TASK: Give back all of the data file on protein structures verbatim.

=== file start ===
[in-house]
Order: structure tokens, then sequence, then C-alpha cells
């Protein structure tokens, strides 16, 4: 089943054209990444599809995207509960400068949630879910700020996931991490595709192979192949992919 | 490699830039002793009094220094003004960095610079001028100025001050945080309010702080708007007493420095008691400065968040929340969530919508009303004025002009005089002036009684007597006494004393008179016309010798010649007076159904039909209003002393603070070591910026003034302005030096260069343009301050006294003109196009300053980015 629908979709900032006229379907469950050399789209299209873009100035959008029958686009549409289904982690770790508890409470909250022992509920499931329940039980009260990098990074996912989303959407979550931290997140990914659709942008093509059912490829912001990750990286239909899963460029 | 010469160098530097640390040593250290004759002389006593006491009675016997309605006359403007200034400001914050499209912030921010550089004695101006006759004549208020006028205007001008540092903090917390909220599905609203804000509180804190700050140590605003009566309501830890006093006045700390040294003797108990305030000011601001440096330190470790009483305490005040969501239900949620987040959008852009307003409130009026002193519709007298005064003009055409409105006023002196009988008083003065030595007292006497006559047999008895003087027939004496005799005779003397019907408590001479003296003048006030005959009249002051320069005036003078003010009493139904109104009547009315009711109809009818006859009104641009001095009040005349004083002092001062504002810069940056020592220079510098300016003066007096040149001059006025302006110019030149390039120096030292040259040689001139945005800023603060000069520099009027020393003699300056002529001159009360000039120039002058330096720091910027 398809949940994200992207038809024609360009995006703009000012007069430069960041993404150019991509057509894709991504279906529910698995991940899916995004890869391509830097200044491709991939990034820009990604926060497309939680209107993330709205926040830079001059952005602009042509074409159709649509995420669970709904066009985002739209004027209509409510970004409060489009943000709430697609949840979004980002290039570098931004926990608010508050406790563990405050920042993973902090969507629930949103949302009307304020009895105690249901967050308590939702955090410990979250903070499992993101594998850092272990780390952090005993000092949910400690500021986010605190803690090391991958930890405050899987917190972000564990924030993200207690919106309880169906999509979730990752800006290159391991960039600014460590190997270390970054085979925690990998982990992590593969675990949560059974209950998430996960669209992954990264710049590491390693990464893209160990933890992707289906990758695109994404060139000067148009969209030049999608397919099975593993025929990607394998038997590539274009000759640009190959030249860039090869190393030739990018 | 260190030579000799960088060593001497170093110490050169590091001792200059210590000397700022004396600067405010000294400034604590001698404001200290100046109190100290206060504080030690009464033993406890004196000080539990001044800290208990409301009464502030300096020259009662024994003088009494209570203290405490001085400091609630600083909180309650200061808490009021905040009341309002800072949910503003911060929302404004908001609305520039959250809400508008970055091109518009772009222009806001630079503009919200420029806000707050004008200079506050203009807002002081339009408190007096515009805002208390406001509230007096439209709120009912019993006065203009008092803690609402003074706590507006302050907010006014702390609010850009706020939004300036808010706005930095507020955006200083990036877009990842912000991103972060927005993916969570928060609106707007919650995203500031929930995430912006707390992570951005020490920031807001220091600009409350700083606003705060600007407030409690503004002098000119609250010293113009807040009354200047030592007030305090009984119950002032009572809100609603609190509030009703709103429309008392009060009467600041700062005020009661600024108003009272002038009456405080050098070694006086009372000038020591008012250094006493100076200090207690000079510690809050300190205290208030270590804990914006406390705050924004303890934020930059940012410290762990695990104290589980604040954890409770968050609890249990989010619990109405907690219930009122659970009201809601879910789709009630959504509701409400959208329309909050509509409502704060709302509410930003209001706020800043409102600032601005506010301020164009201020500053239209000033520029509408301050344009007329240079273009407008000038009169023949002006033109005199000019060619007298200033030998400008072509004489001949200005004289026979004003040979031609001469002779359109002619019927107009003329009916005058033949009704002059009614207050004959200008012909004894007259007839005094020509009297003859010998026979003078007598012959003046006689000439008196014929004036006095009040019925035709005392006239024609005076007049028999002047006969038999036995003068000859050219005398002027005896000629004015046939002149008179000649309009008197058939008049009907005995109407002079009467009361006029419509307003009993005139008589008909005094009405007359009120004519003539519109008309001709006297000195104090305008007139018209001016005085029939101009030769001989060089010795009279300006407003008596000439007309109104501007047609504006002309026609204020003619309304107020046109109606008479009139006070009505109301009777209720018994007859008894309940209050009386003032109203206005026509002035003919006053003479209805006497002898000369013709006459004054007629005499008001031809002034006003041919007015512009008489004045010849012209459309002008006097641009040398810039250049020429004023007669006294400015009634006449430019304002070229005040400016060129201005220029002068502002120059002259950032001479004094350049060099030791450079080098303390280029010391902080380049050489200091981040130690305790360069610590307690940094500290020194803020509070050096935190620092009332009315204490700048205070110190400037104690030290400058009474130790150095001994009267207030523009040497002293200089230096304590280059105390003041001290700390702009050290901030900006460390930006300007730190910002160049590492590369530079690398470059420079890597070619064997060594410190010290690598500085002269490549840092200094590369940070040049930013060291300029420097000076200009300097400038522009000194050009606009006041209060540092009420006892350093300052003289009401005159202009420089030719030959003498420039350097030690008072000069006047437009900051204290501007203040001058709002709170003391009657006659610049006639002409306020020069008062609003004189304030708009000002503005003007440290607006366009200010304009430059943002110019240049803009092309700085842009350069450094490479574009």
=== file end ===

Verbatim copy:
[in-house]
Order: structure tokens, then sequence, then C-alpha cells
């Protein structure tokens, strides 16, 4: 089943054209990444599809995207509960400068949630879910700020996931991490595709192979192949992919 | 490699830039002793009094220094003004960095610079001028100025001050945080309010702080708007007493420095008691400065968040929340969530919508009303004025002009005089002036009684007597006494004393008179016309010798010649007076159904039909209003002393603070070591910026003034302005030096260069343009301050006294003109196009300053980015 629908979709900032006229379907469950050399789209299209873009100035959008029958686009549409289904982690770790508890409470909250022992509920499931329940039980009260990098990074996912989303959407979550931290997140990914659709942008093509059912490829912001990750990286239909899963460029 | 010469160098530097640390040593250290004759002389006593006491009675016997309605006359403007200034400001914050499209912030921010550089004695101006006759004549208020006028205007001008540092903090917390909220599905609203804000509180804190700050140590605003009566309501830890006093006045700390040294003797108990305030000011601001440096330190470790009483305490005040969501239900949620987040959008852009307003409130009026002193519709007298005064003009055409409105006023002196009988008083003065030595007292006497006559047999008895003087027939004496005799005779003397019907408590001479003296003048006030005959009249002051320069005036003078003010009493139904109104009547009315009711109809009818006859009104641009001095009040005349004083002092001062504002810069940056020592220079510098300016003066007096040149001059006025302006110019030149390039120096030292040259040689001139945005800023603060000069520099009027020393003699300056002529001159009360000039120039002058330096720091910027 398809949940994200992207038809024609360009995006703009000012007069430069960041993404150019991509057509894709991504279906529910698995991940899916995004890869391509830097200044491709991939990034820009990604926060497309939680209107993330709205926040830079001059952005602009042509074409159709649509995420669970709904066009985002739209004027209509409510970004409060489009943000709430697609949840979004980002290039570098931004926990608010508050406790563990405050920042993973902090969507629930949103949302009307304020009895105690249901967050308590939702955090410990979250903070499992993101594998850092272990780390952090005993000092949910400690500021986010605190803690090391991958930890405050899987917190972000564990924030993200207690919106309880169906999509979730990752800006290159391991960039600014460590190997270390970054085979925690990998982990992590593969675990949560059974209950998430996960669209992954990264710049590491390693990464893209160990933890992707289906990758695109994404060139000067148009969209030049999608397919099975593993025929990607394998038997590539274009000759640009190959030249860039090869190393030739990018 | 260190030579000799960088060593001497170093110490050169590091001792200059210590000397700022004396600067405010000294400034604590001698404001200290100046109190100290206060504080030690009464033993406890004196000080539990001044800290208990409301009464502030300096020259009662024994003088009494209570203290405490001085400091609630600083909180309650200061808490009021905040009341309002800072949910503003911060929302404004908001609305520039959250809400508008970055091109518009772009222009806001630079503009919200420029806000707050004008200079506050203009807002002081339009408190007096515009805002208390406001509230007096439209709120009912019993006065203009008092803690609402003074706590507006302050907010006014702390609010850009706020939004300036808010706005930095507020955006200083990036877009990842912000991103972060927005993916969570928060609106707007919650995203500031929930995430912006707390992570951005020490920031807001220091600009409350700083606003705060600007407030409690503004002098000119609250010293113009807040009354200047030592007030305090009984119950002032009572809100609603609190509030009703709103429309008392009060009467600041700062005020009661600024108003009272002038009456405080050098070694006086009372000038020591008012250094006493100076200090207690000079510690809050300190205290208030270590804990914006406390705050924004303890934020930059940012410290762990695990104290589980604040954890409770968050609890249990989010619990109405907690219930009122659970009201809601879910789709009630959504509701409400959208329309909050509509409502704060709302509410930003209001706020800043409102600032601005506010301020164009201020500053239209000033520029509408301050344009007329240079273009407008000038009169023949002006033109005199000019060619007298200033030998400008072509004489001949200005004289026979004003040979031609001469002779359109002619019927107009003329009916005058033949009704002059009614207050004959200008012909004894007259007839005094020509009297003859010998026979003078007598012959003046006689000439008196014929004036006095009040019925035709005392006239024609005076007049028999002047006969038999036995003068000859050219005398002027005896000629004015046939002149008179000649309009008197058939008049009907005995109407002079009467009361006029419509307003009993005139008589008909005094009405007359009120004519003539519109008309001709006297000195104090305008007139018209001016005085029939101009030769001989060089010795009279300006407003008596000439007309109104501007047609504006002309026609204020003619309304107020046109109606008479009139006070009505109301009777209720018994007859008894309940209050009386003032109203206005026509002035003919006053003479209805006497002898000369013709006459004054007629005499008001031809002034006003041919007015512009008489004045010849012209459309002008006097641009040398810039250049020429004023007669006294400015009634006449430019304002070229005040400016060129201005220029002068502002120059002259950032001479004094350049060099030791450079080098303390280029010391902080380049050489200091981040130690305790360069610590307690940094500290020194803020509070050096935190620092009332009315204490700048205070110190400037104690030290400058009474130790150095001994009267207030523009040497002293200089230096304590280059105390003041001290700390702009050290901030900006460390930006300007730190910002160049590492590369530079690398470059420079890597070619064997060594410190010290690598500085002269490549840092200094590369940070040049930013060291300029420097000076200009300097400038522009000194050009606009006041209060540092009420006892350093300052003289009401005159202009420089030719030959003498420039350097030690008072000069006047437009900051204290501007203040001058709002709170003391009657006659610049006639002409306020020069008062609003004189304030708009000002503005003007440290607006366009200010304009430059943002110019240049803009092309700085842009350069450094490479574009």